“Ma’am, my academic history is well above average and my parents gave you a list of my extracurricular activities. I feel I should be well within the criteria of admittance.” There was a hint of anger in his otherwise controlled voice.
“Young man, your parents are no longer in the room. Anything disclosed during the course of these interviews is considered confidential. You and I both know that my concerns have nothing to do with your grades. You will cease this act and tell me why someone with an ability such as yours wishes to be a Citadel operative, or your application will be denied here and now.” The resulting change was subtle, but unmistakable to the Director. The boy still sat upright, but with a loose, relaxed manner rather than his previous pose of controlled eagerness. His face was smooth and she was sure it would have seemed unemotional even without the glasses. The most pronounced change was in the tone of his voice.
“There is no simple answer to that, Director Shift.” It was oddly monotone. “You know my family history. I desire to show that I can rise above it. Obviously, I also desire success and reward. Operatives earn both in sufficient quantity. I think, most of all, that my ability is the primary drive. There is no other socially acceptable avenue within which I can make full use of it. I realize restraint is necessary but I have considered this for most of my life and I believe this is to be the best path for me.”
“The best path for you, perhaps. What about my other trainees?” Another woman might have been disconcerted, knowing the potential danger she was in. Melody Shift was not.
“I am not my mother, ma’am. I can control myself.” He answered. She regarded him in silence, considering both his words and the change in persona.
“Fine. There may be a place for you in the Citadel, conditionally. You will not use your gift on any trainee, or staff member, without specific instructions to the contrary. Do otherwise and I’ll see you not only expelled, but executed. Understood?”
“Yes ma’am.” Despite the threat, his posture and tone remained unchanged.
“Then here’s your acceptance packet. Welcome to the Citadel, Jason.” The latter sentence was clearly delivered out of habit but she handed over the thick manila envelope she’d brought with her anyway. She gave the odd young man a polite, if distant, smile and left. The Director’s mind was already on her next appointment.
22 July 2014
Citadel Central Branch, San Diego
Melody sat in her office, attempting to relax. She didn’t know why travel seemed to leave her joints so sore these days but she was thankful that this was her last interview for the coming phase of the Citadel training program. Even more, that he had declined to meet at his home address despite being an out of state applicant.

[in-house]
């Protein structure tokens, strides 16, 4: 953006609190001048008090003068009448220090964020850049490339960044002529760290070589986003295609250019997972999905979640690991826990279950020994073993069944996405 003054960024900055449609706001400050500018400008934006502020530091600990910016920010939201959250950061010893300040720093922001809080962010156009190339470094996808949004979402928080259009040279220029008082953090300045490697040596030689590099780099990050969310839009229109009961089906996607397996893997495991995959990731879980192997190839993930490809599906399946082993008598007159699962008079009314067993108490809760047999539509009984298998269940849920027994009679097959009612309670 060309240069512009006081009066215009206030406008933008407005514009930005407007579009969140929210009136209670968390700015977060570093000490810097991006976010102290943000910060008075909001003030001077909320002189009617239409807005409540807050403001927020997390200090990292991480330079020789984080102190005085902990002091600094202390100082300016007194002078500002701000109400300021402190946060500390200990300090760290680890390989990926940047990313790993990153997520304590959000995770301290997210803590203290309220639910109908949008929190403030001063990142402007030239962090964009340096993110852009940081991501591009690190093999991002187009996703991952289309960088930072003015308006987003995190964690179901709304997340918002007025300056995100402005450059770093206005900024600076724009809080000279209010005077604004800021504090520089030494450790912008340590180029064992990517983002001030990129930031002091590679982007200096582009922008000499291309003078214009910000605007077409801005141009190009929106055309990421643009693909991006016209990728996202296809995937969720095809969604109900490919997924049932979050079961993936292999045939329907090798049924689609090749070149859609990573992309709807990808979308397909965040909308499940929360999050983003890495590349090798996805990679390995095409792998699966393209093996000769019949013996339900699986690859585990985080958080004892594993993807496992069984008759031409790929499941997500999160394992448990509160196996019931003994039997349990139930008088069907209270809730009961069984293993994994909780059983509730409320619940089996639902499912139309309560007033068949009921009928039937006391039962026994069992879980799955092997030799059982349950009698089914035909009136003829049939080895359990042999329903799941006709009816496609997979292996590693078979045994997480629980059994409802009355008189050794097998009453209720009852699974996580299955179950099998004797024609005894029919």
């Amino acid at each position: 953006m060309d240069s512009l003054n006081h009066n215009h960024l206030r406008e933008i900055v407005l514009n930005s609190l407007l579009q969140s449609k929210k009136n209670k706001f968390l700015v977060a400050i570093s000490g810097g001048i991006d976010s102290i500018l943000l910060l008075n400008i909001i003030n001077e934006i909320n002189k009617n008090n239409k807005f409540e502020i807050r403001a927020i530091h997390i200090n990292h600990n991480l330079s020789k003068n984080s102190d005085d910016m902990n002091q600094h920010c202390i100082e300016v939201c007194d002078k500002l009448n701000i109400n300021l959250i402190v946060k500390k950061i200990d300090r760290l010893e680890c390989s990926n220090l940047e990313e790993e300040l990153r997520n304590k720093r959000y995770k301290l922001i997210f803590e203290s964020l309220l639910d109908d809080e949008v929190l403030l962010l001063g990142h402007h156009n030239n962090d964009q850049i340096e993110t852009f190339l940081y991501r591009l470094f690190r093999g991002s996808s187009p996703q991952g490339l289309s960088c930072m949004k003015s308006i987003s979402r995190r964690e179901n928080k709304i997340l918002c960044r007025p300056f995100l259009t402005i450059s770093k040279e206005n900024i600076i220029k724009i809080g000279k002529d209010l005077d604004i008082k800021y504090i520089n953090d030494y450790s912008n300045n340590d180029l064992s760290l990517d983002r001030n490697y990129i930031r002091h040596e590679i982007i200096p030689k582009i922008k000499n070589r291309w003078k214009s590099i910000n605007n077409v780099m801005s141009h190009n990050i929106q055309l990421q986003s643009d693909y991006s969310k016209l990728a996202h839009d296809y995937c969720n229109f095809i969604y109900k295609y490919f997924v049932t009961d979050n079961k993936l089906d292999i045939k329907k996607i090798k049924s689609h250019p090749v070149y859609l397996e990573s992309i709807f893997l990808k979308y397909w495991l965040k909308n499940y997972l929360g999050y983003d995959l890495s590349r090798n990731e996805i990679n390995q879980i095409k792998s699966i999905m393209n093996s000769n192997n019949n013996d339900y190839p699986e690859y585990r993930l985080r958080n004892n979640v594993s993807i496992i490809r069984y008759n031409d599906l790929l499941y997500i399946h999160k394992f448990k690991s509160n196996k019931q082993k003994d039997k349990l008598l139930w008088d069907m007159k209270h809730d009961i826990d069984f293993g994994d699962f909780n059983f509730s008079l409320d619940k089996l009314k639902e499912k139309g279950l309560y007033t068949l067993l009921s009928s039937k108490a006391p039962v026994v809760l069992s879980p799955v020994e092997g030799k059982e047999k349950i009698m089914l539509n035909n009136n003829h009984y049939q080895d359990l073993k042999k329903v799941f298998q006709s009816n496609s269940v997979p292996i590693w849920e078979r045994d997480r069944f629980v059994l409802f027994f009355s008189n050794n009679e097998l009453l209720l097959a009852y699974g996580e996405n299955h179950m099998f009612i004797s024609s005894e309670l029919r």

“Thank you for coming in Mr. Reyes, would you like something to drink?” she asked the young man who’d just been shown in by her assistant.
“No thanks ma’am, and please call me Hector.” He was twenty years old, wore jeans, a t-shirt and a pleasant smile that went well with his brown eyes and straight black hair. “I can’t imagine the Director of Training has time to meet with every Citadel applicant on a personal basis. Was there something wrong with my application?”
“Actually, you might be surprised. However, the reason I wished to speak with you was about your financial assistance.”
“Huh? I didn’t ask for any. Ma’am.”
“No, you didn’t. However, you also stated that you were the current primary caregiver for your dependent mother and that you have no other family to assist in her care. Citadel funds are available to pay for a live in nurse or similar accommodations, under the circumstances.
“Uh, ma’am, that’s not needed. I’ve been caring for her since I was seventeen. I don’t really need any help.” The boy sat in front of her, honest confusion showing clearly.
“You did read the housing information included with your acceptance letter? Primary housing for Citadel employees are barracks, with dorm style apartments available for a fee. Your mother will not be able to stay with you and your starting pay will not be sufficient to maintain her current level of care.” Her voice was more dismissive than strictly appropriate but to be fair to the Director, her hands and feet were really beginning to bother her at this point.
“Oh, I see what you mean now. No ma’am, I hadn’t planned on moving her here. And I’m currently working five jobs so I shouldn’t have any difficulty paying for another place.” His clarification didn’t seem to help her much. “It didn’t seem right to ask for help when I can provide for us myself.”
“Mr. Reyes, I’m suddenly aware that your file failed to specify a few things about the nature of your ability. What, exactly, are your range and duration?”
“Well, I’ve had one of me up for about twelve years now. Usually there’s at least a dozen of me but I don’t think that’s the limit. I don’t know exactly how far away I can get but I went to China last year.” Director Shift just sighed rather than asking anything further.
“Welcome to the Citadel, Hector.”